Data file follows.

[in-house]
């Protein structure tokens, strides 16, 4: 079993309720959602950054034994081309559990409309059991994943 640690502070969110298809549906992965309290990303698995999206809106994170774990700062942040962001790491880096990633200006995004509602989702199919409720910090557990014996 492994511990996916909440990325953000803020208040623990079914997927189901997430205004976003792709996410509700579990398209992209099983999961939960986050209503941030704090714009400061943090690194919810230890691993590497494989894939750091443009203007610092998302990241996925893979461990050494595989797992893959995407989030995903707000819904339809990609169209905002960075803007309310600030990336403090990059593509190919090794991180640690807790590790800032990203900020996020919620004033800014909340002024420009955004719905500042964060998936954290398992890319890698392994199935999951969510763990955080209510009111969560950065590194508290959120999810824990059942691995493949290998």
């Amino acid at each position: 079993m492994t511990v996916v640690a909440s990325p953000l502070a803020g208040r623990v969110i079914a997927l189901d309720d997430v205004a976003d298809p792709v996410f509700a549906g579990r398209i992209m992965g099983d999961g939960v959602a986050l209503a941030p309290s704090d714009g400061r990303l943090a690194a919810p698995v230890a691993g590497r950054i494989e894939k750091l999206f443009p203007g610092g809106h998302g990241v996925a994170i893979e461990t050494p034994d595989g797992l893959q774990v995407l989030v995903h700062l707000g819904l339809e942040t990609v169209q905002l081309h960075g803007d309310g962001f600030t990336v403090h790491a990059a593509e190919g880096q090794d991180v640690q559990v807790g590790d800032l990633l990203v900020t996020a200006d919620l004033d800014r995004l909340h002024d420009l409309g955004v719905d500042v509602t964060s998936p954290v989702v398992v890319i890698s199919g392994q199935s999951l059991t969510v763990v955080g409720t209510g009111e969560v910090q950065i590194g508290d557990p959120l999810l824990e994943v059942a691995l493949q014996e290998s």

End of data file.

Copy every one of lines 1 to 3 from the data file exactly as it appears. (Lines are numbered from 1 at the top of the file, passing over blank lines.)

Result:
[in-house]
């Protein structure tokens, strides 16, 4: 079993309720959602950054034994081309559990409309059991994943 640690502070969110298809549906992965309290990303698995999206809106994170774990700062942040962001790491880096990633200006995004509602989702199919409720910090557990014996 492994511990996916909440990325953000803020208040623990079914997927189901997430205004976003792709996410509700579990398209992209099983999961939960986050209503941030704090714009400061943090690194919810230890691993590497494989894939750091443009203007610092998302990241996925893979461990050494595989797992893959995407989030995903707000819904339809990609169209905002960075803007309310600030990336403090990059593509190919090794991180640690807790590790800032990203900020996020919620004033800014909340002024420009955004719905500042964060998936954290398992890319890698392994199935999951969510763990955080209510009111969560950065590194508290959120999810824990059942691995493949290998």
């Amino acid at each position: 079993m492994t511990v996916v640690a909440s990325p953000l502070a803020g208040r623990v969110i079914a997927l189901d309720d997430v205004a976003d298809p792709v996410f509700a549906g579990r398209i992209m992965g099983d999961g939960v959602a986050l209503a941030p309290s704090d714009g400061r990303l943090a690194a919810p698995v230890a691993g590497r950054i494989e894939k750091l999206f443009p203007g610092g809106h998302g990241v996925a994170i893979e461990t050494p034994d595989g797992l893959q774990v995407l989030v995903h700062l707000g819904l339809e942040t990609v169209q905002l081309h960075g803007d309310g962001f600030t990336v403090h790491a990059a593509e190919g880096q090794d991180v640690q559990v807790g590790d800032l990633l990203v900020t996020a200006d919620l004033d800014r995004l909340h002024d420009l409309g955004v719905d500042v509602t964060s998936p954290v989702v398992v890319i890698s199919g392994q199935s999951l059991t969510v763990v955080g409720t209510g009111e969560v910090q950065i590194g508290d557990p959120l999810l824990e994943v059942a691995l493949q014996e290998s």